US market researchers this year found that Snapchat is the social media platform that makes young people the happiest.
Now a Queensland doctoral candidate has found it’s also the one most likely to get young people killed on the road.
Real-life tragedies seem to support the finding.
In April, the death of a Sydney woman, 21 – who had been playing chicken with oncoming traffic – was chronicled in real time on the platform, and replayed endlessly in news reports.
Snapchat is an application for mobile devices that allows users to send photos and videos (snaps) that self-destruct within seconds of being opened.
The idea is that users are to some extent protected when sending embarrassing or provocative images, or even content that could serve as evidence of illegal activity – such as driving like a fool.
A new Queensland University of Technology study suggests that one in six young drivers uses Snapchat behind the wheel.
PhD researcher Verity Truelove, from QUT’s Centre for Accident Research and Road Safety Queensland – in a survey of 503 Queensland drivers aged 17 to 25 – found that 15 per cent of participants had “used their phone to send a video or photo via Snapchat at the same time as controlling their vehicle”.
“Of that 15 per cent, more than half … said their primary motivation was to immediately share a video or photo of something they had seen while they were driving,” Ms Truelove said in a prepared statement.
“The vast majority of these app users (71 per cent) said they most commonly used it while stopped at a red light, but three per cent said they most commonly used Snapchat while driving at any speed.”
Ms Truelove said that only 12 per cent thought it was acceptable behaviour.
The aim of her research was to investigate the types of social media most used by young people while driving, and also what was most likely to deter them from this behaviour.
It included in-person focus groups with 60 drivers aged 17 to 25 – which found Snapchat was overwhelmingly the most popular social media platform used in the car – followed by the larger survey.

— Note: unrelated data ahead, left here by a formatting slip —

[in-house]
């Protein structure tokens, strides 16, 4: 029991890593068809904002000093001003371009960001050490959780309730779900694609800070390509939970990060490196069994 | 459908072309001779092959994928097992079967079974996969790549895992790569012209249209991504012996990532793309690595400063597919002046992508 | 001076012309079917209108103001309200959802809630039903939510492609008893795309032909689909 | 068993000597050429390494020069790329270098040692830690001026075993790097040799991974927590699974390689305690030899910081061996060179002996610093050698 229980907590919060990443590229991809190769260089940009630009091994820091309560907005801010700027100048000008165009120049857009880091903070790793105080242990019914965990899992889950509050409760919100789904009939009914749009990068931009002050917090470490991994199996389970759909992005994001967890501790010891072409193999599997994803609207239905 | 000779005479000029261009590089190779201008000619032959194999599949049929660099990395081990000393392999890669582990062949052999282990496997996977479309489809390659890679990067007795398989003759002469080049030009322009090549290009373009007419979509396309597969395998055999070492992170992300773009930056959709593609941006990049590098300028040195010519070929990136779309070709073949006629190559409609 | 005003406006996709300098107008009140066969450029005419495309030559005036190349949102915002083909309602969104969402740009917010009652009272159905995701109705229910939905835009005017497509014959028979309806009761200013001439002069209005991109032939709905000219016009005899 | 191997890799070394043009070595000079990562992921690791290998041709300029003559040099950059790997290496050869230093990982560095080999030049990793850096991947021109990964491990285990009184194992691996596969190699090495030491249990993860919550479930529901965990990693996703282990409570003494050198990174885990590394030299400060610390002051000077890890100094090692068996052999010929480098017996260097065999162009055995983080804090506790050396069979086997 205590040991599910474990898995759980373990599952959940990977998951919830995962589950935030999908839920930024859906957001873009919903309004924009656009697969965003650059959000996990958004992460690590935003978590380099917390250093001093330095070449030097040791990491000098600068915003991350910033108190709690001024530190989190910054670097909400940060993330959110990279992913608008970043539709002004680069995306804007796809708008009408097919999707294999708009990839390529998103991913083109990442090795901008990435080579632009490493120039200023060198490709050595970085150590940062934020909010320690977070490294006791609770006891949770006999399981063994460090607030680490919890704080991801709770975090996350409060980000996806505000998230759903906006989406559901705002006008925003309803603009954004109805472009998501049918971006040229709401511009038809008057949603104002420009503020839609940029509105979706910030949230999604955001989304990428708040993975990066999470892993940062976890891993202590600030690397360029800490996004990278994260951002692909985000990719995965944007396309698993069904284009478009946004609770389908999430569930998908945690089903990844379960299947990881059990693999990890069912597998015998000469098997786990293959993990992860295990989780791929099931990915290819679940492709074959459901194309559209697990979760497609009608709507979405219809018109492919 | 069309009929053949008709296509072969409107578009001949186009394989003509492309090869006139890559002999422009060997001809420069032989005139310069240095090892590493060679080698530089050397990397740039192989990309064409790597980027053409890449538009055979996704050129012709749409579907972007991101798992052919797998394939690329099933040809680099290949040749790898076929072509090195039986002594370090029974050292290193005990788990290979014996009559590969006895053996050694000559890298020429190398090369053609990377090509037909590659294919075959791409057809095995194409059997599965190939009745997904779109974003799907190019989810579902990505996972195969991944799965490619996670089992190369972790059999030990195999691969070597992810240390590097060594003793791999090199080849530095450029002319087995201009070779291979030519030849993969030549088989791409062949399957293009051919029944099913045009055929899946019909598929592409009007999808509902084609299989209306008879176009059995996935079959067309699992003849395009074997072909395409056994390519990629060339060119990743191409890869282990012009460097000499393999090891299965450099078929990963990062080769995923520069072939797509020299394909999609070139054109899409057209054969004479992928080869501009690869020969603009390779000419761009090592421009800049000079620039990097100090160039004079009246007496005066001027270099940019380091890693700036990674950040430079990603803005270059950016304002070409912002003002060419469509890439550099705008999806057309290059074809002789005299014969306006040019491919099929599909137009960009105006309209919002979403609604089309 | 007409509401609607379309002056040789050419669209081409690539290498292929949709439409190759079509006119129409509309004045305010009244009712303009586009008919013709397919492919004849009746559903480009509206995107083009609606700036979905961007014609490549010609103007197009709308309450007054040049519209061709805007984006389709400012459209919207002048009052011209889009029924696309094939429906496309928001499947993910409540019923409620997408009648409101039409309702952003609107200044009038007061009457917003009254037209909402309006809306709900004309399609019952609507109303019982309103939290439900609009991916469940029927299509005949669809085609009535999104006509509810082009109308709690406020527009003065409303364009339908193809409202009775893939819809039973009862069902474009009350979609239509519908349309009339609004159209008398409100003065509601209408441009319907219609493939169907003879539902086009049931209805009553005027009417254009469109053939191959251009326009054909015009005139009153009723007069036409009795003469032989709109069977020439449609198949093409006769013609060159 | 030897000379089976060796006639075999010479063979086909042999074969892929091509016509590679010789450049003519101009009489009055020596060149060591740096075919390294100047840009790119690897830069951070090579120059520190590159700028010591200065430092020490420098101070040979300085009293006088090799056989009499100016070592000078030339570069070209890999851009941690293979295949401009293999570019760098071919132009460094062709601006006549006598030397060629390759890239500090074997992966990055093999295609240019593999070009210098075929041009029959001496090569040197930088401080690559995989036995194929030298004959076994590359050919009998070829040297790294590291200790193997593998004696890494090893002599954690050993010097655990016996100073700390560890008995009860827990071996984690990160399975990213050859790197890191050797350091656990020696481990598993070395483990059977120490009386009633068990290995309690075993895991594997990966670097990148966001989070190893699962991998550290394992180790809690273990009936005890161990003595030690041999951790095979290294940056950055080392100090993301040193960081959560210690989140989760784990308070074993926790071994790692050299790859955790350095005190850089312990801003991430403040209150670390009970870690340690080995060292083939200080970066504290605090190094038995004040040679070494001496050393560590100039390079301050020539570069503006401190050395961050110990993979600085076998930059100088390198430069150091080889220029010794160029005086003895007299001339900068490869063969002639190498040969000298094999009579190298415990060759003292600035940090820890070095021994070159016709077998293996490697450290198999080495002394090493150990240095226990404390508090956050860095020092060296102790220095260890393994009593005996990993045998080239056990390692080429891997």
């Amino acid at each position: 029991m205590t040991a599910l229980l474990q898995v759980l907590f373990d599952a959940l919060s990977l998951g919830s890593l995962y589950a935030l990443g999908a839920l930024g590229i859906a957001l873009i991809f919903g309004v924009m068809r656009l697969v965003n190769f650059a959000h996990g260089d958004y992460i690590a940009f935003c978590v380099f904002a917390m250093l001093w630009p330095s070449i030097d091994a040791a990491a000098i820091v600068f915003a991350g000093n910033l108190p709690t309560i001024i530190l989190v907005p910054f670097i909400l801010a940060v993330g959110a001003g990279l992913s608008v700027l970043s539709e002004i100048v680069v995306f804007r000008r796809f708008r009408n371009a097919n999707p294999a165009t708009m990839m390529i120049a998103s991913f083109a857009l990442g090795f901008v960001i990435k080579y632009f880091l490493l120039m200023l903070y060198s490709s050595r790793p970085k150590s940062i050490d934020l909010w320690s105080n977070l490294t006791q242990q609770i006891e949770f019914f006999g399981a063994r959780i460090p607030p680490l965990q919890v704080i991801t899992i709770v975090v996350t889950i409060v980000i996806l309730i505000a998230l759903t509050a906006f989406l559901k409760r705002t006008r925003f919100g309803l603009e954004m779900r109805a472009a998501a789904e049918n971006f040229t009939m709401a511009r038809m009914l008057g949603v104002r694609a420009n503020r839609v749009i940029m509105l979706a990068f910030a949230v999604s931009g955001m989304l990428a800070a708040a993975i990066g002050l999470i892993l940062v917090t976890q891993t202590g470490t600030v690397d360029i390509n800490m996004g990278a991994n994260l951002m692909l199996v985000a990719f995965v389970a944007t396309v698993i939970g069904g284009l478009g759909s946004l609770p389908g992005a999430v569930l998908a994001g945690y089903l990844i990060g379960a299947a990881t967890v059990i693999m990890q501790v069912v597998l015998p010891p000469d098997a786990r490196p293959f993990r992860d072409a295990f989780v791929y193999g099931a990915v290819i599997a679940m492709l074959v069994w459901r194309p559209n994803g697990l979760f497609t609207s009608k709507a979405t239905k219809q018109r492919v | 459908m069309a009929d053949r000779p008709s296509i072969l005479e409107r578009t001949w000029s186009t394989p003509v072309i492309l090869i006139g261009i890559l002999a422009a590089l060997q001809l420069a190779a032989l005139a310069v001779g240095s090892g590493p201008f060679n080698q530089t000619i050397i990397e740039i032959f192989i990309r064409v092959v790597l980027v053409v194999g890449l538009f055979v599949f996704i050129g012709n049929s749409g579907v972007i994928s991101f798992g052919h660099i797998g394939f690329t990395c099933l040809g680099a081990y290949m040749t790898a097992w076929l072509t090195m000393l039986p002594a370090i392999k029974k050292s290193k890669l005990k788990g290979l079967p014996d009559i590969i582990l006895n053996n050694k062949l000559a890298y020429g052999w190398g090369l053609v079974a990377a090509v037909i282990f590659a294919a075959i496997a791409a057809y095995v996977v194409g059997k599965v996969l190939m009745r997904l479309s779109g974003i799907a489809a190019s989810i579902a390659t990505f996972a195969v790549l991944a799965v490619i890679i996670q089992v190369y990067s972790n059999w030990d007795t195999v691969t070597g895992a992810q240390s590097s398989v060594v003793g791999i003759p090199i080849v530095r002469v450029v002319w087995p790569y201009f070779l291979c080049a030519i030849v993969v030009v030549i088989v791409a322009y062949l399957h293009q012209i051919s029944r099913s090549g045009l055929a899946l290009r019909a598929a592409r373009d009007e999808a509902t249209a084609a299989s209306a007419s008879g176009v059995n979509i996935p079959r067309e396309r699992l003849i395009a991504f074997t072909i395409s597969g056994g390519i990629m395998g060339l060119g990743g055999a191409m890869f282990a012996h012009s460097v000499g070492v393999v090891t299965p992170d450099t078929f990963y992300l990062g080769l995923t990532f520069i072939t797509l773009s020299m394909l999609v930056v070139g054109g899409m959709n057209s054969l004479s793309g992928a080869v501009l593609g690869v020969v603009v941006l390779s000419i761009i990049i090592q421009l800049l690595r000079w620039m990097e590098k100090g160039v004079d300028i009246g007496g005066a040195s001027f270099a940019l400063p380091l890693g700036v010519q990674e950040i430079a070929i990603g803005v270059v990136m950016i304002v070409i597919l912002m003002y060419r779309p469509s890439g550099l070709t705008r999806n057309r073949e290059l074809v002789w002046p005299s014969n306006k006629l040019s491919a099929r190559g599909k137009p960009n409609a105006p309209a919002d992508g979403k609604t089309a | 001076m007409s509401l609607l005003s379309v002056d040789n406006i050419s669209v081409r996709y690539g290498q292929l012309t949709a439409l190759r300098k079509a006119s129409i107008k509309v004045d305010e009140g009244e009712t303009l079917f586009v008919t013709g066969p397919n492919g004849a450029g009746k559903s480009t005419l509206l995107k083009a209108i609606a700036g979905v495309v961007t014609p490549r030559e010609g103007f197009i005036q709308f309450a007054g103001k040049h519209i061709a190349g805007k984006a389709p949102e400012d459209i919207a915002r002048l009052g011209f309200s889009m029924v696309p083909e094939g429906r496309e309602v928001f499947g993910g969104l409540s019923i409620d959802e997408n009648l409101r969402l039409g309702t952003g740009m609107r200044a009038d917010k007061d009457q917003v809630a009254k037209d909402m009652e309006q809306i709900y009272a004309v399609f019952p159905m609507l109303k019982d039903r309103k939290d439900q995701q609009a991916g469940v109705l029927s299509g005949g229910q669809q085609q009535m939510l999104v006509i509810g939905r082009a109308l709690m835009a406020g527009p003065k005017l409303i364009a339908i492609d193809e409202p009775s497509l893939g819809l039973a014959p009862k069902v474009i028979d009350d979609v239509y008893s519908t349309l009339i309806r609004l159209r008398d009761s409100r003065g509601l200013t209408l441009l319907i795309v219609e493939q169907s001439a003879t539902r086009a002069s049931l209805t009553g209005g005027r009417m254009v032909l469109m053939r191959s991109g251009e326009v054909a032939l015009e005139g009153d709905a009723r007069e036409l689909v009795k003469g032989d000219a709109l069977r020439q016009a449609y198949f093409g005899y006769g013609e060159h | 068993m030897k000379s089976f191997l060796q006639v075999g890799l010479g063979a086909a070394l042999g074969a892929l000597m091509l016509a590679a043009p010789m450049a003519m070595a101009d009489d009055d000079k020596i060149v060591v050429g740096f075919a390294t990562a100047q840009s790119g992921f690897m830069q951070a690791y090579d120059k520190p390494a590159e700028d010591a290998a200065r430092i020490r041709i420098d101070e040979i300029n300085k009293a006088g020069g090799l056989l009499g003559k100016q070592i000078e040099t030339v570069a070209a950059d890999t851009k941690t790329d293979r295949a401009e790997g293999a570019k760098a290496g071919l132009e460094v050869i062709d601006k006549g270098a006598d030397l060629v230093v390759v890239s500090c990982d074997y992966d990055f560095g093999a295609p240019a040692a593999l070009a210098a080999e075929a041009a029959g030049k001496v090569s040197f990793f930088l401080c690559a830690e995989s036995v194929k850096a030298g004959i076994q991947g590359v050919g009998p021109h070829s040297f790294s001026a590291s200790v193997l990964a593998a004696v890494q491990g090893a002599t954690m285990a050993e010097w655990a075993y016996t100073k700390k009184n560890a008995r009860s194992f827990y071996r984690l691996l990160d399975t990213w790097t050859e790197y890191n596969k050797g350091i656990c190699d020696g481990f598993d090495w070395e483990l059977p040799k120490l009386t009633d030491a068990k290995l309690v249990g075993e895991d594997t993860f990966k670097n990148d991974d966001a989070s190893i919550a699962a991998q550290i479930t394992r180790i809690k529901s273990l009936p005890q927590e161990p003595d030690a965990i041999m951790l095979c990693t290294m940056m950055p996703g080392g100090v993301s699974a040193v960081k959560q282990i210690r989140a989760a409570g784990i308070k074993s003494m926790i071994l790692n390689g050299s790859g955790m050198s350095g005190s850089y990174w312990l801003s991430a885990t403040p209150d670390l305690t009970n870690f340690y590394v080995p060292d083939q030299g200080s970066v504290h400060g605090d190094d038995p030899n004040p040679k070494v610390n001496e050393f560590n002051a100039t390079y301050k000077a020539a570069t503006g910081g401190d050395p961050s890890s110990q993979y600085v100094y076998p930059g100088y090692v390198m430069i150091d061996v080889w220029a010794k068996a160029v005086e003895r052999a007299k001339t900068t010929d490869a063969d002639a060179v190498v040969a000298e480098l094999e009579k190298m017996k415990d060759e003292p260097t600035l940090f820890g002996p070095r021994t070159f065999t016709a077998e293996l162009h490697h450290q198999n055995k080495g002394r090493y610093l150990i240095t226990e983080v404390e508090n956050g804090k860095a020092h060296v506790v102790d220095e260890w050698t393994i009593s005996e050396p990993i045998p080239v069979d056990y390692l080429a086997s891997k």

During the focus groups, participants shared anecdotes about their friends and themselves, with several citing Snapchat’s speed filter. It identifies and superimposes the speed a vehicle is travelling over a photo.
Comments made at the focus groups included:
- Even my friend on her opens was Snapchatting while driving and she nearly killed us
- I had a friend who was Snapchatting on like [X] road, which is one of those country roads that are just like dead quiet and she crashed and she still Snapchats. Like how do you not learn your lesson from that?
- I think people do it to be cool because I know a girl who was doing 65 in a school zone and then she took a Snapchat of it. I was like, ‘Are you trying to kill someone here?’ I think people do it for the Snapchat, like look at me speeding and using my phone.
Ms Truelove said a common theme was that the drivers who used Snapchat thought it was a relatively safe practice because they used it at times they perceived to be low risk, such as when they were stopped at traffic lights.
“This is an encouraging result in some ways – and consistent with other QUT studies that have looked at wider phone use – as it indicates young drivers are trying to self-regulate their behaviour and only use their phone in low-risk situations,” she said.
“Another common theme was that most young drivers did not think there was much chance of them being caught by police using their phones, which meant fines weren’t much of a deterrent.
“They believed the restriction on hand-held phone use was difficult to enforce.”
However, nine drivers in the focus groups “mentioned hearing about world-first mobile phone detection camera technology in Australia that involves cameras positioned at a height and angle that can see through the windscreen and photograph drivers using mobile phones.”
Australia has more than six million regular Snapchat users, including an estimated two million users aged 18 to 24.